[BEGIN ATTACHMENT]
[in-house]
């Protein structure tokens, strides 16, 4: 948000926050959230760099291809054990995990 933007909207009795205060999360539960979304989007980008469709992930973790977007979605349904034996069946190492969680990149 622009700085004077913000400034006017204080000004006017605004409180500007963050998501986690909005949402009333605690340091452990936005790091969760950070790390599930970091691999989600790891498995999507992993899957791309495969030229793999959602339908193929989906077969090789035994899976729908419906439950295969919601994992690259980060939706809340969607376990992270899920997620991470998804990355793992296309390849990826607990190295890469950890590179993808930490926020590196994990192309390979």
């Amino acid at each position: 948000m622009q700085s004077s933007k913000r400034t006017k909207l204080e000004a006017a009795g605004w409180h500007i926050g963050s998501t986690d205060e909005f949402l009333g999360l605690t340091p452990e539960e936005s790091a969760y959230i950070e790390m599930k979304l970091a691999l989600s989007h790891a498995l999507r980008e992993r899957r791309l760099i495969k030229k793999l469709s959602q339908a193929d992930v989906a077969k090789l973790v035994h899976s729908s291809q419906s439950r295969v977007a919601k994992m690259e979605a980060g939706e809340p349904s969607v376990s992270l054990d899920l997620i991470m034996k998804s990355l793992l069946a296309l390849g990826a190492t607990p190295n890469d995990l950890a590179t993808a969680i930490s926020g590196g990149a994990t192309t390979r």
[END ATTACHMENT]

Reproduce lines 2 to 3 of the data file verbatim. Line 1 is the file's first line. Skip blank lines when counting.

């Protein structure tokens, strides 16, 4: 948000926050959230760099291809054990995990 933007909207009795205060999360539960979304989007980008469709992930973790977007979605349904034996069946190492969680990149 622009700085004077913000400034006017204080000004006017605004409180500007963050998501986690909005949402009333605690340091452990936005790091969760950070790390599930970091691999989600790891498995999507992993899957791309495969030229793999959602339908193929989906077969090789035994899976729908419906439950295969919601994992690259980060939706809340969607376990992270899920997620991470998804990355793992296309390849990826607990190295890469950890590179993808930490926020590196994990192309390979």
């Amino acid at each position: 948000m622009q700085s004077s933007k913000r400034t006017k909207l204080e000004a006017a009795g605004w409180h500007i926050g963050s998501t986690d205060e909005f949402l009333g999360l605690t340091p452990e539960e936005s790091a969760y959230i950070e790390m599930k979304l970091a691999l989600s989007h790891a498995l999507r980008e992993r899957r791309l760099i495969k030229k793999l469709s959602q339908a193929d992930v989906a077969k090789l973790v035994h899976s729908s291809q419906s439950r295969v977007a919601k994992m690259e979605a980060g939706e809340p349904s969607v376990s992270l054990d899920l997620i991470m034996k998804s990355l793992l069946a296309l390849g990826a190492t607990p190295n890469d995990l950890a590179t993808a969680i930490s926020g590196g990149a994990t192309t390979r």